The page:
Editor’s note: Usually when I go out to the range to break in a new gun, I have one example to work with. Unless I happen to own a few guns by one company (like my requisite gun-gear reviewer’s catalog of common GLOCKs), or I’m reviewing a gun that is made by multiple companies (like AR-15s, or 1911s), I don’t have much to compare a new gun to. That’s what makes this write-up different.
When we got the new .45 ACP PPQ in for review, I took it to the range. Jon Hodoway met me there with the rest of the guns in the Walther catalog. I’d shot the PPQ M2, and owned one for a while. It continues to be one of my favorite polymer pistols. But it was educational to see the entire line-up of Walther’s guns in one place, at the same time, and be able to shoot all of them.
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Walther may well be the most iconic pistol maker outside of America. James Bond saw to that. And then there was that whole WWII thing people keep yammering on about. That could have something to do with it. But the PPK and the P-38 are both distinctly European guns. They wear skinny jeans and drink beer you can’t see through. The care about soccer and some of them even release their magazines in ways that give John Browning indigestion. Un-American.
But if that’s what you think of when you think of Walther, you need to think again. The last decade has seen a new mine of guns that are as American as the Second Amendment itself.
But first, a detour:
Walther Time Line
- Until end of 1999 Walther is distributed by Interarms, Alexandria VA.
- 2000- 2002 Walther USA LLC Springfield MA.
- 2002-2012 Smith & Wesson acts as USA Distributor.
- 2006 Umarex USA created with Adam Blalock President.
- 2010 Umarex USA opens office in FT Smith, Ar for Air Rifles and .22 Colt Licensed Guns.
- 2012 CARL WALTHER Announces Formation of U.S. Based Walther Arms, Inc.
- 2013Walther Arms, Inc. begins operations in Fort Smith, Ar. Adam Blalock named President.
Meet the American Family
The Walther of today was established when Adam Blalock took the helm of the American division of the company. Prior to this, the company had always worked through an American importer to distribute their products in the States. With Blalock at the helm, Walther set out to prove that it could produce guns that were clearly made for Americans, and not just European imports.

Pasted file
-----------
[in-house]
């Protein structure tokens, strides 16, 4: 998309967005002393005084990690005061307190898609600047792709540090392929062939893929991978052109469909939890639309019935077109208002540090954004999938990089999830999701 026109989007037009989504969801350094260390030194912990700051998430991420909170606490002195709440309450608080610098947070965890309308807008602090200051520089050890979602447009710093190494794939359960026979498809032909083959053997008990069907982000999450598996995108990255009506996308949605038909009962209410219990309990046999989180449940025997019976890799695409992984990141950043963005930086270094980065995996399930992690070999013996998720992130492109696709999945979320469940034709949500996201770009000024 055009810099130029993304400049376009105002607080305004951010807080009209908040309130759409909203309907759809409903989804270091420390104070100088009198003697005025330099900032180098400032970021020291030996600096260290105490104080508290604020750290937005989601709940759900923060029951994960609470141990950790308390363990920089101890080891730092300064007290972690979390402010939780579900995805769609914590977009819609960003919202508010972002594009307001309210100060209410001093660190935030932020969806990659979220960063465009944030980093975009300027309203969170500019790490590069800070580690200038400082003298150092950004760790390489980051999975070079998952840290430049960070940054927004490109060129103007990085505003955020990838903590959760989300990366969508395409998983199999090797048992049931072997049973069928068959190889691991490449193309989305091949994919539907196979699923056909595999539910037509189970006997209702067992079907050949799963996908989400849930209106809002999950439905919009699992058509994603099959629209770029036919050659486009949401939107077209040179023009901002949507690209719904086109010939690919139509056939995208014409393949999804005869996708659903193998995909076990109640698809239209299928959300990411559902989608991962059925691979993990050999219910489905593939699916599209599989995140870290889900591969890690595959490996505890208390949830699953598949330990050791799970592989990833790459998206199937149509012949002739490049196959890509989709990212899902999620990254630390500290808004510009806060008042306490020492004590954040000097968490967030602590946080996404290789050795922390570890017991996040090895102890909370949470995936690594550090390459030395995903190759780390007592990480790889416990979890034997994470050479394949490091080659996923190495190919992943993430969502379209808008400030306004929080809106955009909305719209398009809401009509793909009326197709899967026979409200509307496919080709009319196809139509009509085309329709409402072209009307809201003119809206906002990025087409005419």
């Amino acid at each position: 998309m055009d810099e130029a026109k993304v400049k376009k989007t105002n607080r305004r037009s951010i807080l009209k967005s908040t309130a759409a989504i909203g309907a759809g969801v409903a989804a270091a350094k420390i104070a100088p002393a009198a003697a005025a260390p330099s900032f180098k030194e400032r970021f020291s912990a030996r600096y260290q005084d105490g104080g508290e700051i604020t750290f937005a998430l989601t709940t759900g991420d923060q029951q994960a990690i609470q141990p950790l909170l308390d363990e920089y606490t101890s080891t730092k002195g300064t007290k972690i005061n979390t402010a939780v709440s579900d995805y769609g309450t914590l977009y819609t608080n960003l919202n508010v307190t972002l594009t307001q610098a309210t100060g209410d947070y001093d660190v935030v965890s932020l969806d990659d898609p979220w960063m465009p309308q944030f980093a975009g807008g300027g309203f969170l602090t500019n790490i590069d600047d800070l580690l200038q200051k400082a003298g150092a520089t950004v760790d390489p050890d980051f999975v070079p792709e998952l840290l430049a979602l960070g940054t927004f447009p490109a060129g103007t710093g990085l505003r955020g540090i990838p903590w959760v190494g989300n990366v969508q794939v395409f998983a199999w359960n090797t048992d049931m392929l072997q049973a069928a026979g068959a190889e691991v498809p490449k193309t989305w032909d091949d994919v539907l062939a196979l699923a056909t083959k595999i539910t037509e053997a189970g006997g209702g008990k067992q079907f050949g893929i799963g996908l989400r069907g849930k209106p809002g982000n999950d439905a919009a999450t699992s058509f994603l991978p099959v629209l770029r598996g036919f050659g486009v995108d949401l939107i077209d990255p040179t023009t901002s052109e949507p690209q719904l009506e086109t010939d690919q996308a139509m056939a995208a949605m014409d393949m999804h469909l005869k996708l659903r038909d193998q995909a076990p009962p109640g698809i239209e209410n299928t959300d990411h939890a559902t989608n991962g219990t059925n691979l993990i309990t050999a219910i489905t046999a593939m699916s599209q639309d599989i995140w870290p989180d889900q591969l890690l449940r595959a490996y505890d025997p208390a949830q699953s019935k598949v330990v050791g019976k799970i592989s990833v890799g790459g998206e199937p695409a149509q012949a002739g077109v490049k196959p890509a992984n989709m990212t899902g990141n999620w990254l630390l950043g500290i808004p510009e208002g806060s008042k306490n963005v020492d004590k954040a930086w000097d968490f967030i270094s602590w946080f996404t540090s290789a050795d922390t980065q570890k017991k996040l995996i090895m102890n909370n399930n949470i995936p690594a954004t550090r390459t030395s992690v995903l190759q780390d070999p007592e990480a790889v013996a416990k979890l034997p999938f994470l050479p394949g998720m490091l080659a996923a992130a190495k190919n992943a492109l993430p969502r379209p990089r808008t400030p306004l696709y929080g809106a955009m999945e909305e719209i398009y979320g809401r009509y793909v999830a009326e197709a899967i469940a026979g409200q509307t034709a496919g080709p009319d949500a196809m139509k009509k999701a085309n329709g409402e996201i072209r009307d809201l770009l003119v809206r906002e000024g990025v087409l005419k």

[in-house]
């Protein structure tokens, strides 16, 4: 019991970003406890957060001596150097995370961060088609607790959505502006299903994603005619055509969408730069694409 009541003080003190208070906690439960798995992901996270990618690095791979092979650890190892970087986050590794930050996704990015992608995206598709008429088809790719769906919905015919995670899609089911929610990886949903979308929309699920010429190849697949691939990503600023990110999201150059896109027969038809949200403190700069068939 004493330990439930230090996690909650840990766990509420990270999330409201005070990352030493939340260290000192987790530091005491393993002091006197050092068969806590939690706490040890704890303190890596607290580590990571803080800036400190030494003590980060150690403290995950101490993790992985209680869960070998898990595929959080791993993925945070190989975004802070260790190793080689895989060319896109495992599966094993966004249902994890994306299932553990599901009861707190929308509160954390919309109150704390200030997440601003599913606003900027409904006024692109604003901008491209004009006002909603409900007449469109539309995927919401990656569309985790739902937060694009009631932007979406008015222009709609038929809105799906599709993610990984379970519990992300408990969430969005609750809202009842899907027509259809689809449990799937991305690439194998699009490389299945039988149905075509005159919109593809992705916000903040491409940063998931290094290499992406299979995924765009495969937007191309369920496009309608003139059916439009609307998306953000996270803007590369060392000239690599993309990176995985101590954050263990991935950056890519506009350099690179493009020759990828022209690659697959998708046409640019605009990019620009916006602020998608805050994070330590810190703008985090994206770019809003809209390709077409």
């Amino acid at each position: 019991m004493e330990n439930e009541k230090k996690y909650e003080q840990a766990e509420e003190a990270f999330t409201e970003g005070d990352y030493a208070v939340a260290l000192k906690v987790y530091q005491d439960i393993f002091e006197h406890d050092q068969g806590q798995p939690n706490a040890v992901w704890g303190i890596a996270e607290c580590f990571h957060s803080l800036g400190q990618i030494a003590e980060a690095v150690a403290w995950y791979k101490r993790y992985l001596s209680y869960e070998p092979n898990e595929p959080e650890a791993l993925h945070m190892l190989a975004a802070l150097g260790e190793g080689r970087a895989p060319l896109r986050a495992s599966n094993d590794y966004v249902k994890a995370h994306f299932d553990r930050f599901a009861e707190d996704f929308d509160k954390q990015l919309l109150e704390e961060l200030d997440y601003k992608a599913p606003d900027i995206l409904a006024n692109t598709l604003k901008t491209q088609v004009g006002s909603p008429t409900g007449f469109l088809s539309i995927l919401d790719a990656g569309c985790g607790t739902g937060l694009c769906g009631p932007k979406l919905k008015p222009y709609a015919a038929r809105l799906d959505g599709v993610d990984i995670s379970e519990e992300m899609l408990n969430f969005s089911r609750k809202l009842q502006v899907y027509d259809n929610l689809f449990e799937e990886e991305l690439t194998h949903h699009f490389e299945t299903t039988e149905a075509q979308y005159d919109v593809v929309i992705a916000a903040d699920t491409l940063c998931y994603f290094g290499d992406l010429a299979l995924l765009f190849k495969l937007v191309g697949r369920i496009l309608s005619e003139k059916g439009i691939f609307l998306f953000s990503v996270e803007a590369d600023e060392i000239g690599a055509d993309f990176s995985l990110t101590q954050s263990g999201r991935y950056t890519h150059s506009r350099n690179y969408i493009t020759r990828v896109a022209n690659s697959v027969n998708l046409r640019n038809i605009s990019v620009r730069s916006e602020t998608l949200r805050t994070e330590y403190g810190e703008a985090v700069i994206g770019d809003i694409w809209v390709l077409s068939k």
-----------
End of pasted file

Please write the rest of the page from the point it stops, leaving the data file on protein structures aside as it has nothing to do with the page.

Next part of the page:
Their first attempt to craft a gun to appeal to the American market was the Walther PPQ, a striker-fired polymer pistol in both 9mm and 40S&W. Some lessons are learned the hard way, and American discretionary spending (or the lack thereof) can be a great teacher. The first version of the PPQ was the M1, which is distinguished by the magazine release on the bottom of the trigger guard. You can guess how popular this was.
The PPQ M1 didn’t sell primarily because of the European design that allows the magazine to be released with the index finger. This ambidextrous method is an innovative idea, but most Americans are reluctant to relinquish the comfort of a thumb-release they have known their whole lives. In my opinion, this is a training hurdle that would have payoffs if jumped.
When sales slumped, the M1 was quickly modified, resulting in the M2 version. The new PPQ had a traditional thumb-release that could be changed to accommodate the left or right hand. Once the M2 hit the American market, some people began taking the German imports very seriously. And rightfully so.
Until recently, the manufacturing was all done in Germany, with sales and distribution handled out of Ft. Smith, Arkansas. This dynamic allowed Walther to keep its American focus sharp, leading to several line-extensions of the PPQ series. The 4” PPQ was joined by a 5” competition pistol, which incorporated lessons learned from the shooting sports: a fiber optic sight, and lighting-cuts to keep the longer slide the same weight as the original.
Responding to the popular trend of suppressed guns, Walther produced the Navy SD with a factory-installed threaded barrel. This same trend resulted in a 17-round (9mm.) magazine. The biggest feature that Walther brought to the game from the beginning was its world class trigger. The Walther trigger is a smooth, short pull of 5.6 pounds. That 5.6 feels more like 3.5. I don’t know how they make their triggers so good out of the box, every time, but their quality control is second to none. The introduction of the Walther trigger was a game-changer, and has forced every polymer gun-maker to respond.